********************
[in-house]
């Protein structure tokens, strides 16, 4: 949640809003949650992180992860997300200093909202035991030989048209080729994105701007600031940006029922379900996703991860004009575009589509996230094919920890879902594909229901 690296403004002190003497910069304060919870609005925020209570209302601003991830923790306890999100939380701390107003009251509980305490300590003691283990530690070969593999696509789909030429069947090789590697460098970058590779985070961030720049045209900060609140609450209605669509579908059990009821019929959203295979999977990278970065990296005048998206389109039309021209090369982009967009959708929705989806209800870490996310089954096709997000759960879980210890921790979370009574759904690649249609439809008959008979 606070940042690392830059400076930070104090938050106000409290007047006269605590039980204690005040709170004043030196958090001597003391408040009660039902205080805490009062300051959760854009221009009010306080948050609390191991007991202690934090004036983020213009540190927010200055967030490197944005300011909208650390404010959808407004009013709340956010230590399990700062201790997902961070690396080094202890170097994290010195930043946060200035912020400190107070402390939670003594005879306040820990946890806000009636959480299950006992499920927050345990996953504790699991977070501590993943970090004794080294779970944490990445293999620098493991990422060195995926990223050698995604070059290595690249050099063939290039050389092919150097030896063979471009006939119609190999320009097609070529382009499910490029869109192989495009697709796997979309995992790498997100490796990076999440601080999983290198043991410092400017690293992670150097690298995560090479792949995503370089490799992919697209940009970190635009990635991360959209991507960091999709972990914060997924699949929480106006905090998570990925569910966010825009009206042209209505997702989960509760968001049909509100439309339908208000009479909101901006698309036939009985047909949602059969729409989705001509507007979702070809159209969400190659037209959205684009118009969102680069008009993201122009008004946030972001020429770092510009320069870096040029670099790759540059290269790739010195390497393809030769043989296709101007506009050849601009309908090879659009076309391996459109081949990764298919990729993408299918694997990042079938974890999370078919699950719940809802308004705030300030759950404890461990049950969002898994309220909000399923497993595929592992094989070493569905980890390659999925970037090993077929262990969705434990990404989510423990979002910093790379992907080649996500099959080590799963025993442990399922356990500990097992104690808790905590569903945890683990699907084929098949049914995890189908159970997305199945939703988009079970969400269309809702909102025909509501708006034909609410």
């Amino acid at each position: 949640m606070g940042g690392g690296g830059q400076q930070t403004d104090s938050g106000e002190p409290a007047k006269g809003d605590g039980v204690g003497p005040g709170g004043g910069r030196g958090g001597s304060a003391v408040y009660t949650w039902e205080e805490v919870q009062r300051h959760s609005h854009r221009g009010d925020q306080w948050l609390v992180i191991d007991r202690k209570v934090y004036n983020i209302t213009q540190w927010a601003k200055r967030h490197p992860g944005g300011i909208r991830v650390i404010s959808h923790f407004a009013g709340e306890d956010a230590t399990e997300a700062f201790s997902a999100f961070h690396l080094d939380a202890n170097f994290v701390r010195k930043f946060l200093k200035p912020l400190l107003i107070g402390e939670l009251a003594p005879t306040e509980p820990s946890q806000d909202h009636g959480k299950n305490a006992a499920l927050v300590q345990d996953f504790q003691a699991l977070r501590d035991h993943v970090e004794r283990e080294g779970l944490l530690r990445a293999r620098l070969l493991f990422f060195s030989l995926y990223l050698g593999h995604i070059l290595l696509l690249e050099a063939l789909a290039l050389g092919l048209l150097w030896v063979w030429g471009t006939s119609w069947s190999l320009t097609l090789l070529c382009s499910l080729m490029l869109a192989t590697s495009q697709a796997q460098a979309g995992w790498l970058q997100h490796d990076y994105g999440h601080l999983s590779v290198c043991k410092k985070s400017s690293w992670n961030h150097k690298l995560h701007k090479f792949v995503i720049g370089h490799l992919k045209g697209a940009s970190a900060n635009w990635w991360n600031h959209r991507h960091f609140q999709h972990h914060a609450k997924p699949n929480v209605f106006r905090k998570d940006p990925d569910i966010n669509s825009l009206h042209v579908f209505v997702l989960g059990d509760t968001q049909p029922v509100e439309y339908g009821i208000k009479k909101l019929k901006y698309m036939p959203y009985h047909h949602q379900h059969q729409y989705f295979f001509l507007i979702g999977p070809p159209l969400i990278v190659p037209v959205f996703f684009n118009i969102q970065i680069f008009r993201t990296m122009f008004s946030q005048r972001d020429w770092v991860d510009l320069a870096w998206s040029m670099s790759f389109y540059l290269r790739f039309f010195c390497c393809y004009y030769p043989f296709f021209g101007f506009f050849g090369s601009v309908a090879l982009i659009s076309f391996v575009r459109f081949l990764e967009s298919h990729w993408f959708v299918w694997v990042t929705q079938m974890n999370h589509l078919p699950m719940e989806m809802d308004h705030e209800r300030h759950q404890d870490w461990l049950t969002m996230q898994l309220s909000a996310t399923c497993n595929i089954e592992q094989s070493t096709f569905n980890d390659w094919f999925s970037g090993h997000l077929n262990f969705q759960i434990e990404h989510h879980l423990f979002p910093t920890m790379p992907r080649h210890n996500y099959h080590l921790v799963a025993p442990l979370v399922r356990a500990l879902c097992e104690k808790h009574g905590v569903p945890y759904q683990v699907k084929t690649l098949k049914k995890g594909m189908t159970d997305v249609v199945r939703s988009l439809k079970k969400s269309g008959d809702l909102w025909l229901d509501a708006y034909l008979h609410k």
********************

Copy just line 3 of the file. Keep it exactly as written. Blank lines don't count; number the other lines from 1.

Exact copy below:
């Amino acid at each position: 949640m606070g940042g690392g690296g830059q400076q930070t403004d104090s938050g106000e002190p409290a007047k006269g809003d605590g039980v204690g003497p005040g709170g004043g910069r030196g958090g001597s304060a003391v408040y009660t949650w039902e205080e805490v919870q009062r300051h959760s609005h854009r221009g009010d925020q306080w948050l609390v992180i191991d007991r202690k209570v934090y004036n983020i209302t213009q540190w927010a601003k200055r967030h490197p992860g944005g300011i909208r991830v650390i404010s959808h923790f407004a009013g709340e306890d956010a230590t399990e997300a700062f201790s997902a999100f961070h690396l080094d939380a202890n170097f994290v701390r010195k930043f946060l200093k200035p912020l400190l107003i107070g402390e939670l009251a003594p005879t306040e509980p820990s946890q806000d909202h009636g959480k299950n305490a006992a499920l927050v300590q345990d996953f504790q003691a699991l977070r501590d035991h993943v970090e004794r283990e080294g779970l944490l530690r990445a293999r620098l070969l493991f990422f060195s030989l995926y990223l050698g593999h995604i070059l290595l696509l690249e050099a063939l789909a290039l050389g092919l048209l150097w030896v063979w030429g471009t006939s119609w069947s190999l320009t097609l090789l070529c382009s499910l080729m490029l869109a192989t590697s495009q697709a796997q460098a979309g995992w790498l970058q997100h490796d990076y994105g999440h601080l999983s590779v290198c043991k410092k985070s400017s690293w992670n961030h150097k690298l995560h701007k090479f792949v995503i720049g370089h490799l992919k045209g697209a940009s970190a900060n635009w990635w991360n600031h959209r991507h960091f609140q999709h972990h914060a609450k997924p699949n929480v209605f106006r905090k998570d940006p990925d569910i966010n669509s825009l009206h042209v579908f209505v997702l989960g059990d509760t968001q049909p029922v509100e439309y339908g009821i208000k009479k909101l019929k901006y698309m036939p959203y009985h047909h949602q379900h059969q729409y989705f295979f001509l507007i979702g999977p070809p159209l969400i990278v190659p037209v959205f996703f684009n118009i969102q970065i680069f008009r993201t990296m122009f008004s946030q005048r972001d020429w770092v991860d510009l320069a870096w998206s040029m670099s790759f389109y540059l290269r790739f039309f010195c390497c393809y004009y030769p043989f296709f021209g101007f506009f050849g090369s601009v309908a090879l982009i659009s076309f391996v575009r459109f081949l990764e967009s298919h990729w993408f959708v299918w694997v990042t929705q079938m974890n999370h589509l078919p699950m719940e989806m809802d308004h705030e209800r300030h759950q404890d870490w461990l049950t969002m996230q898994l309220s909000a996310t399923c497993n595929i089954e592992q094989s070493t096709f569905n980890d390659w094919f999925s970037g090993h997000l077929n262990f969705q759960i434990e990404h989510h879980l423990f979002p910093t920890m790379p992907r080649h210890n996500y099959h080590l921790v799963a025993p442990l979370v399922r356990a500990l879902c097992e104690k808790h009574g905590v569903p945890y759904q683990v699907k084929t690649l098949k049914k995890g594909m189908t159970d997305v249609v199945r939703s988009l439809k079970k969400s269309g008959d809702l909102w025909l229901d509501a708006y034909l008979h609410k």